Cellulose fibers can be degraded by contacting them with various enzymes, which enzymes include cellulases. One or a combination of such enzymes can be used. Cellulosic and other fibers typically have one or more post-treatments on them, which thicken the fibers. Enzymatic or chemical processes can be used to remove the post-treatments, thus thinning the fibers and loosening the knots or weaving.
 Contact times and temperatures for the enzymatic or chemical processes can be determined using ordinary skill, for example, by monitoring the partially-degraded material to determine the optimum point in time where the threads are loosened enough to un-knit them, but not so much that a significant loss of material is observed. Ideally, the temperature is between 120 and 180° C., although these reactions can also occur at lower temperatures, such as room temperature.
 After the threads are un-knitted, loose threads can be stored for later use. In some embodiments, it can be useful to remove any dyes from the threads, so that the threads resemble virgin material.
 In order to process the threads into a non-woven material, it can be advantageous to "fluff" the threads into a lower density material, where the density is reduced relative to the original fibers, or clumps of fibers, obtained from the de-knitting process. Fluffing is generally accomplished using a mechanical combing and/or picking action, which selects smaller quantities of threads from the whole, and the combing and/or picking action breaks the threads down into lint or individual fibers.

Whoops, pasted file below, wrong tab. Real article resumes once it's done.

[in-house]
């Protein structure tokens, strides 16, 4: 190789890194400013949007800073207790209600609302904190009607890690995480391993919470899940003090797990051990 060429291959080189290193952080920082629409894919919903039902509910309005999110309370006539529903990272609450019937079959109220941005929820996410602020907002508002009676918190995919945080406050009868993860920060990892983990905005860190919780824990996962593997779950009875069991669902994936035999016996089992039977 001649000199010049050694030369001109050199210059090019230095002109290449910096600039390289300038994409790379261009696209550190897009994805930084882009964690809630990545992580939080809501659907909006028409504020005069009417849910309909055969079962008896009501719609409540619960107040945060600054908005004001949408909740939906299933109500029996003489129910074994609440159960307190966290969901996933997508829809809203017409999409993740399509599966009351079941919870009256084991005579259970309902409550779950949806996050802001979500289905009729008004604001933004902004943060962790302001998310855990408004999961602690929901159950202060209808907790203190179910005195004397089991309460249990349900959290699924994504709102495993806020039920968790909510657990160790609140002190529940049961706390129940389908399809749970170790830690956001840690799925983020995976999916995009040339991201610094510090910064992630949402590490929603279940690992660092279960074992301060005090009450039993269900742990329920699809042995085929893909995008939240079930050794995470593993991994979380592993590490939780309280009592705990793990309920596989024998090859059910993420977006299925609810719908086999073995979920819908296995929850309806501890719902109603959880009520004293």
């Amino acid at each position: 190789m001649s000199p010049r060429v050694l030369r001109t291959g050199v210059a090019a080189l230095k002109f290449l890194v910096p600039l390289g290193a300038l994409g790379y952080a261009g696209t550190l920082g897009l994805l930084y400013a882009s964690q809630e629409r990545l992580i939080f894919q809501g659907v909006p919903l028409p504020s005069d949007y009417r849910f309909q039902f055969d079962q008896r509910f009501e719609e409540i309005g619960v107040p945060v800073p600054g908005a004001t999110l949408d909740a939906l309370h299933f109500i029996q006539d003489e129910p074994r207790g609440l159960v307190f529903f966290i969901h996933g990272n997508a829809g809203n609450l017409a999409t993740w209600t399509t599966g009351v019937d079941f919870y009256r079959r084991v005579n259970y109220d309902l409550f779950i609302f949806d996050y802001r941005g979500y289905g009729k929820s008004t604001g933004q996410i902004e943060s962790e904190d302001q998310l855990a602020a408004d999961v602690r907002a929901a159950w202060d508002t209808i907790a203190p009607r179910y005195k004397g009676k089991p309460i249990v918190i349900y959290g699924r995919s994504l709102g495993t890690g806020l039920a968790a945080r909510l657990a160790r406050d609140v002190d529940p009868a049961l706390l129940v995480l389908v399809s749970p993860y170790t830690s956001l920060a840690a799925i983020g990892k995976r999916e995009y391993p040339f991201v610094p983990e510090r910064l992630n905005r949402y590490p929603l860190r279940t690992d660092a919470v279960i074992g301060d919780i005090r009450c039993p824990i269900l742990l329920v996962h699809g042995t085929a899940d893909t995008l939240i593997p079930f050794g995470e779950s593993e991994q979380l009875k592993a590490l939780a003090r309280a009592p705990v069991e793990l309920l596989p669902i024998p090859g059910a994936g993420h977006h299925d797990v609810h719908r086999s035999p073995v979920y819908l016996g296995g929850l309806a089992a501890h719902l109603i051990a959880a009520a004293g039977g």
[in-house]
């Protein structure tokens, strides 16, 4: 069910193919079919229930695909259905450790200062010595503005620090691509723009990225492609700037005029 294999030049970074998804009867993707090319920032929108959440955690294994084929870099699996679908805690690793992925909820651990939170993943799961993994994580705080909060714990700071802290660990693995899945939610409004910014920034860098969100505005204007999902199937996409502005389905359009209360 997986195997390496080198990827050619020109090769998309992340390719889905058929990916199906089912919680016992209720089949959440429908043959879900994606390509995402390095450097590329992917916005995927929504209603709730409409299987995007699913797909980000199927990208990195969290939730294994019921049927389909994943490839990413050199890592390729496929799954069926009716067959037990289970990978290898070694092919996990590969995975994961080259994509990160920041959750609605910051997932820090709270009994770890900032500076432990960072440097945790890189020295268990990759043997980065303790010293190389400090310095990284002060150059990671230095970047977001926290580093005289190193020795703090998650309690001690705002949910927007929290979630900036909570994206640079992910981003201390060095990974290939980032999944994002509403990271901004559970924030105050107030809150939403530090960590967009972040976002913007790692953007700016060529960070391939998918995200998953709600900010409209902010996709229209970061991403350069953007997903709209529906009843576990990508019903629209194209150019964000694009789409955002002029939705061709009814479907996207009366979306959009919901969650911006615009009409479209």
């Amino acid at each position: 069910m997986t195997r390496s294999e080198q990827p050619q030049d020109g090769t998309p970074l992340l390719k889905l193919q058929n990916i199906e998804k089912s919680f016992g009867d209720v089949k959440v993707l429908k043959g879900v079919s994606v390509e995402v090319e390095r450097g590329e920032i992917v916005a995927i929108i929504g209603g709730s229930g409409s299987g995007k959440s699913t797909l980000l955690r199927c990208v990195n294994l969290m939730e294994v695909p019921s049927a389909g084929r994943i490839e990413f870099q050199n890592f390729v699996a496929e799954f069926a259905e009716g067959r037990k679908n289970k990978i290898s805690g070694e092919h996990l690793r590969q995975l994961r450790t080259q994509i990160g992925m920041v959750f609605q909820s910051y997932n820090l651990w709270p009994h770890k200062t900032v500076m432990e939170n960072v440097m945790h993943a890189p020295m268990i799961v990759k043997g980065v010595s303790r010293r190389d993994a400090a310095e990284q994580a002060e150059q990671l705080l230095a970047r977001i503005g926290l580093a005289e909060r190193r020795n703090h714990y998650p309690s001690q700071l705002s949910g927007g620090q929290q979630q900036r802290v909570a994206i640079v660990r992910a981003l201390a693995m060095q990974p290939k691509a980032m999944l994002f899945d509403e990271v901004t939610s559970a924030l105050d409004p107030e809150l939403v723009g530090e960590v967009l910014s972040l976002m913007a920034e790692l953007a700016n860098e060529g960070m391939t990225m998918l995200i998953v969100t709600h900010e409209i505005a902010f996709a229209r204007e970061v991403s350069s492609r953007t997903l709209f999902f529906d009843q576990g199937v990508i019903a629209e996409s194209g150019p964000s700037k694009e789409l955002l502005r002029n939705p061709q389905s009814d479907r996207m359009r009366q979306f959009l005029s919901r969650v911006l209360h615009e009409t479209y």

The fibers or lint produced in the fluffing step are in random orientation, and in certain non-woven applications, it is desired to orient the fibers in a single direction. This can be accomplished, for example, using a modified carding operation. In a modified carding operation, a series of cylinders are used, where a comb is aligned with the cylinders. The fluffed fibers are passed over the cylinders, in contact with a plurality of combs, which orient the fibers. Once the fibers are oriented, they are suitable for use in preparing non-woven materials, particularly where the oriented fibers are intended to be mechanically interwoven, such as with a spun-lace process.
 To isolate fibers from these materials, which are previously woven, knitted, or bonded together by a non-wovens process, it is necessary to un-weave or un-twist the threads. This can be accomplished, for example, by removing post-treatments from the threads, which thins the threads and loosens the knots or twists.
 In the case of cellulosic fibers, a portion of the cellulosic fiber can be degraded, for example, using a cellulose enzyme, and such enzymes are known in the art, and sold, for example, by companies such as Iogen and Novozymes.
 Once the threads are unwoven/untwisted, the fibers are obtained by combing the thread, which produces fibers that have maintained the length and the strength necessary to go back to textiles or, in this embodiment, non-wovens.